The European Union has sharply criticized some of Israel ’s actions, while at the same time urging the PA not to take unilateral action.
“There is growing frustration with the peace process in its current form,” EU Representative John Gatt-Rutter told The Media Line. “The EU has warned on many occasions of actions that undermine the viability of the two-state solution such as the continuing expansion of settlements, the growing violence in the West Bank by Israeli settlers, house demolitions, the deteriorating humanitarian situation in Gaza, and actions that undermine the status quo of the holy sites, including in Jerusalem.”
Political analyst and Birzeit University professor George Jaqaman says the Americans are doing everything to avoid a veto because it will make them look bad. He says another reason Kerry could be announcing a new peace plan now is “to try to forestall the possibility of having the Palestinian side first go to the Security Council and then after that, maybe apply to membership in the various councils, committees, and bodies at the UN.”
The Palestinians have said that if the U.S. uses its veto, they will go to the International Criminal Court (ICC) where they could push for Israeli officials to be charged with war crimes. But Jaqaman told The Media Line that Abbas would only do that if the current political stalemate continued.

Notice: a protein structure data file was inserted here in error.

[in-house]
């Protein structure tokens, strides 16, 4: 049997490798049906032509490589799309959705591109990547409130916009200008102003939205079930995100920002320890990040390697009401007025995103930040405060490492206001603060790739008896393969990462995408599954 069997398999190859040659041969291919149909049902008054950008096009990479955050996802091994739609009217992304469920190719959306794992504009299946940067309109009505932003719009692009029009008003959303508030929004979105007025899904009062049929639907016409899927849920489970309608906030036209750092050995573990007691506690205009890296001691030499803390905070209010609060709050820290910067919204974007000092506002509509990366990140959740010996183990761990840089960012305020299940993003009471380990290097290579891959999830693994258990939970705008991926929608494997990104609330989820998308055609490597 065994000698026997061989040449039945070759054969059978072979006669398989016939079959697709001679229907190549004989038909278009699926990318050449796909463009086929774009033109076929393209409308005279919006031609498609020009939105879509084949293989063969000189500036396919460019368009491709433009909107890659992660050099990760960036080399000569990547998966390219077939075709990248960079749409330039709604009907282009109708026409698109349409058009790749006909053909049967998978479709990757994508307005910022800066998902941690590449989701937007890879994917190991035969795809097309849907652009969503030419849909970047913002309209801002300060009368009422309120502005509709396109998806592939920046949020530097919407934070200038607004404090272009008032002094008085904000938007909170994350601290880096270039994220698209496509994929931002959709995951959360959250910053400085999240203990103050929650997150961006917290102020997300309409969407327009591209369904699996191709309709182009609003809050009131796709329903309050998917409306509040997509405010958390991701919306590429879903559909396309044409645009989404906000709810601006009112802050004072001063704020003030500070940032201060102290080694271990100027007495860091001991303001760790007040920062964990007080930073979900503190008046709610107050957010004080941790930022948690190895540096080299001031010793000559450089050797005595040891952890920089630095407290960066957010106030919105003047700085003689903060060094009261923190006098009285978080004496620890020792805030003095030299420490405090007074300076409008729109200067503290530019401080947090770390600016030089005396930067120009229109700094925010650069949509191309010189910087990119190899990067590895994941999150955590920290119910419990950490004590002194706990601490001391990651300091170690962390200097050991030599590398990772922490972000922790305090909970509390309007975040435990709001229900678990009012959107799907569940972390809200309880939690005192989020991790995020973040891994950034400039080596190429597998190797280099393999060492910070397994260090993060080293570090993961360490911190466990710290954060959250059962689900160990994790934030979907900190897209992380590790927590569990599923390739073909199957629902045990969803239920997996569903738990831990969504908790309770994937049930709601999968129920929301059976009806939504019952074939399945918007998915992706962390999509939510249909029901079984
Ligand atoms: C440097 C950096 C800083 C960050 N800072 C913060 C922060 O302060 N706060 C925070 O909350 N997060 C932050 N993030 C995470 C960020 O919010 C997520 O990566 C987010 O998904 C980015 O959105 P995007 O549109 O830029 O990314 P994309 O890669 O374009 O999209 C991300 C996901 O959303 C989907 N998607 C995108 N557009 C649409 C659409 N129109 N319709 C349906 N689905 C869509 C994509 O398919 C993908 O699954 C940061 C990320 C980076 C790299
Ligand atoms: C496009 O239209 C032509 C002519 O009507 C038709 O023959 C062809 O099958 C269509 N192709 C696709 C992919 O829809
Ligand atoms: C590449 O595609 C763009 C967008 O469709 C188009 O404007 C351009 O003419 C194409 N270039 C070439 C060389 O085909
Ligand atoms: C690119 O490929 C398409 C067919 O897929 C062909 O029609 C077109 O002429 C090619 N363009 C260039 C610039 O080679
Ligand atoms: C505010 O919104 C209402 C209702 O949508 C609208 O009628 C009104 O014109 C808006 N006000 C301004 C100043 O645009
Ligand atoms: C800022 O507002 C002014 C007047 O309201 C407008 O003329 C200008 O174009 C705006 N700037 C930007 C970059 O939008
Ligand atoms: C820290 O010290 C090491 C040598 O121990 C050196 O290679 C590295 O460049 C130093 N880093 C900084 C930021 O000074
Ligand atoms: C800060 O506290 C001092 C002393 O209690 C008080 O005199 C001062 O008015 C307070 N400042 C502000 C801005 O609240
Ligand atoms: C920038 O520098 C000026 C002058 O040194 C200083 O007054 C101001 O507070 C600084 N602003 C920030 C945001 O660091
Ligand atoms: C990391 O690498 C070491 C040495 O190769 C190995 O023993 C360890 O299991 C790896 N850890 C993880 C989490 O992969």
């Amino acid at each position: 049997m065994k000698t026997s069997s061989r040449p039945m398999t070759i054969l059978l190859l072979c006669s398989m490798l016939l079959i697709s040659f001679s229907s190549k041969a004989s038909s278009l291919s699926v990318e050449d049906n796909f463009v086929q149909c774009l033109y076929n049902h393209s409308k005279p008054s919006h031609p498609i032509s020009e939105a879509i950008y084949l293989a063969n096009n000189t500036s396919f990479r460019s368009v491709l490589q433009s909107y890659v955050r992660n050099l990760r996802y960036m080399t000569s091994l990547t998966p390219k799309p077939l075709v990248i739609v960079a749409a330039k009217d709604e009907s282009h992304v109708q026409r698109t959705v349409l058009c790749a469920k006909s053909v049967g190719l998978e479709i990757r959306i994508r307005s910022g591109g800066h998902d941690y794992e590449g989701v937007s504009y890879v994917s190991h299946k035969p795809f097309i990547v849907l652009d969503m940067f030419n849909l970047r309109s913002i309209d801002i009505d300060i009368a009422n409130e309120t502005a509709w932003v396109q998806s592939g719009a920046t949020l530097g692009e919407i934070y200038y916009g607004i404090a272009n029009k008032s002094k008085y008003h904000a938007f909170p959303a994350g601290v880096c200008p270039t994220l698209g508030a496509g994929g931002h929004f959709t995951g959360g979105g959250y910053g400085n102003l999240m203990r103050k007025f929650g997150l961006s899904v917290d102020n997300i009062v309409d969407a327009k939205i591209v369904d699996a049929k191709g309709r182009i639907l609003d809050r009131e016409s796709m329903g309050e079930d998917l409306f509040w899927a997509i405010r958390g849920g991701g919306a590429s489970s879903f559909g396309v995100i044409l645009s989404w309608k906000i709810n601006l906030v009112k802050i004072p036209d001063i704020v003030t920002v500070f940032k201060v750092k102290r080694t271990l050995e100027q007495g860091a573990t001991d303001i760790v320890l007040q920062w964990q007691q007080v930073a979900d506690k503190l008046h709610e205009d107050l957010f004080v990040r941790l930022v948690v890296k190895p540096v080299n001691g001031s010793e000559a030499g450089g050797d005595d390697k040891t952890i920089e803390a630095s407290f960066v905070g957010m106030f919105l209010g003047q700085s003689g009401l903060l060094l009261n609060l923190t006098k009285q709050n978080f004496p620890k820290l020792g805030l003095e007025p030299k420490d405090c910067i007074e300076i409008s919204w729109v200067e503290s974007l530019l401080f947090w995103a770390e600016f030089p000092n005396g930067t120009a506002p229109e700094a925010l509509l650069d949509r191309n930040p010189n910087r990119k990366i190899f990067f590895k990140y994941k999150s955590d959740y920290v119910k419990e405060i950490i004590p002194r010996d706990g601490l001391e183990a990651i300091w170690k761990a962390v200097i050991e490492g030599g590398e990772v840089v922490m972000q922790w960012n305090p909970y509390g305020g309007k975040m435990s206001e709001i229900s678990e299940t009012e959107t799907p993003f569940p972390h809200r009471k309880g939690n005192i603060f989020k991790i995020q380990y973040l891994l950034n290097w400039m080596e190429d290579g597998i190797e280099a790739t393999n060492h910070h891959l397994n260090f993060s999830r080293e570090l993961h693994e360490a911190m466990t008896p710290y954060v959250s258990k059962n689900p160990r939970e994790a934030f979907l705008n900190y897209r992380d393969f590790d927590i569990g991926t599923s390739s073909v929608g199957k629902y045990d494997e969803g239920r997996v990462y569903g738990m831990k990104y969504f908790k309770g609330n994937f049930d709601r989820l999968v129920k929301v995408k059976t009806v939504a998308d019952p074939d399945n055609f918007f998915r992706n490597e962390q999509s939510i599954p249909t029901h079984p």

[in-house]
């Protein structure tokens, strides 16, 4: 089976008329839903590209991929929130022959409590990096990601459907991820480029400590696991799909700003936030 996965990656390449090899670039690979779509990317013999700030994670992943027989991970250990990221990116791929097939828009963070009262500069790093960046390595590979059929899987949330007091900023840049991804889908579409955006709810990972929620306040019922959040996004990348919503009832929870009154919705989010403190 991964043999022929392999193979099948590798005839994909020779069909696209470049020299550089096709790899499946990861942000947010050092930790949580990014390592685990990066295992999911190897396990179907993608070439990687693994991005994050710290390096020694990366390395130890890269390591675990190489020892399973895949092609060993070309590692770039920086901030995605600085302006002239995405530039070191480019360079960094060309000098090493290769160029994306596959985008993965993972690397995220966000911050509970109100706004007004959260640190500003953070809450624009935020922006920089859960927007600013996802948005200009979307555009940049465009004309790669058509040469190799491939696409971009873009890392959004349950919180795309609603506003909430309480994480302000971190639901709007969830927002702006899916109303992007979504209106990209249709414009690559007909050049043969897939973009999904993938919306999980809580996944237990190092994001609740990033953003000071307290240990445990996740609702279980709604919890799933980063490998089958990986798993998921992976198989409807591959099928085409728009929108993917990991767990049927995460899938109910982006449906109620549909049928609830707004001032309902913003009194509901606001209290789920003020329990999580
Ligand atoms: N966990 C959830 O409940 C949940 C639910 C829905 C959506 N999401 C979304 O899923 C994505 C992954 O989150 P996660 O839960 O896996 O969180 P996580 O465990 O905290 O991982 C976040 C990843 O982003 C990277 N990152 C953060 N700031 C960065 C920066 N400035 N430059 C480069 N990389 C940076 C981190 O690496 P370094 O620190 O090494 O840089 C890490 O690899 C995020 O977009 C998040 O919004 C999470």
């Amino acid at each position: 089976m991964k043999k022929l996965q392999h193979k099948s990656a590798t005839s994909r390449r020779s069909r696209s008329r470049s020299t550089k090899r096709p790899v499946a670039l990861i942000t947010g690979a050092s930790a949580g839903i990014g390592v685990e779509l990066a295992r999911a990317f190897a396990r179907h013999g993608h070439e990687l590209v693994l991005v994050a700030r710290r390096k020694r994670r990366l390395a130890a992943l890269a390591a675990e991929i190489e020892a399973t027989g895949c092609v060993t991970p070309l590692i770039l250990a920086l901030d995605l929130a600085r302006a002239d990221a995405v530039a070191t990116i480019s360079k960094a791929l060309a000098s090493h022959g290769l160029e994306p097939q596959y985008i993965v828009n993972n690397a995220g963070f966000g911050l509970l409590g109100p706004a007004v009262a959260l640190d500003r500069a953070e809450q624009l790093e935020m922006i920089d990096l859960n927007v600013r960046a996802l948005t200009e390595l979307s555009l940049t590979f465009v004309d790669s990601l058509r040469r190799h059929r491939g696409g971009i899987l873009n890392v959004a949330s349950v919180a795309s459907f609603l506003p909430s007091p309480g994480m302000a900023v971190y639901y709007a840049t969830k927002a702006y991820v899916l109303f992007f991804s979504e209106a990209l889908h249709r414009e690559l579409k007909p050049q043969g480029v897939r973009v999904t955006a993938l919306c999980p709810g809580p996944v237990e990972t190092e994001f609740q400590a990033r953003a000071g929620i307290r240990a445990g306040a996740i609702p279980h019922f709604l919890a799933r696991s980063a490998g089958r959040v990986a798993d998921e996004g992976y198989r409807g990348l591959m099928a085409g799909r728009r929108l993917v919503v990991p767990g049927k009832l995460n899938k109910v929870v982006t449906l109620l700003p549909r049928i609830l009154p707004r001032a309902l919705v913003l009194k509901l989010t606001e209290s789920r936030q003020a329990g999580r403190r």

“The Palestinian side has not shown the needed political will in the past to go through with what they declare,” Jaqaman told The Media Line. “They have used the question of going to the United Nations to some degree at least as a tactical move, rather than a strategic aim,” he said.
The Abbas plan, which sets a three-year time limit for Israel to withdraw from the West Bank, has received the full backing of the Arab States.
Abu Yousef confirmed to The Media Line that Arab states had informed the PA Chairman that they were asked by Kerry to pressure Abbas not to turn to the UN, but he would not mention specific countries.
Palestinians view the United Kingdom’s recent 274-12 symbolic vote to recognize Palestine as a welcome sign of change.
“The landslide vote in the UK is an obvious indication of the UK’s refusal of Israel’s policies of maintaining the status quo of colonizing Palestine and destroying the chance of the two state solution,” PLO Communications Advisor Ashraf B. Khatib told The Media Line.
At the UN Security Council, “countries will have the choice to be either on the wrong or on the right side of history,” he said.
The U.S. Congress has already threatened to cut funding should the PA pursue a vote in the UN, and Israel is also expected to retaliate. Both courses of action will backfire, warns analyst George Jaqaman.
“This will be the beginning of a conflict that will escalate, and this is what the Americans have in mind to stop this kind of escalation with some sort of a political process to fill the present political vacuum,” Jaqaman said.
Meanwhile, former Palestinian spokesperson Nour Odeh says the U.S. and Europe have not come up with a solution that works and know that trying old and failed formulas will not work.
“[By going to the UN Security Council] the Palestinians are offering them a graceful way to save face and credibility. Either they go for a way to solve this problem once and for all or they should come out and admit failure,” she said.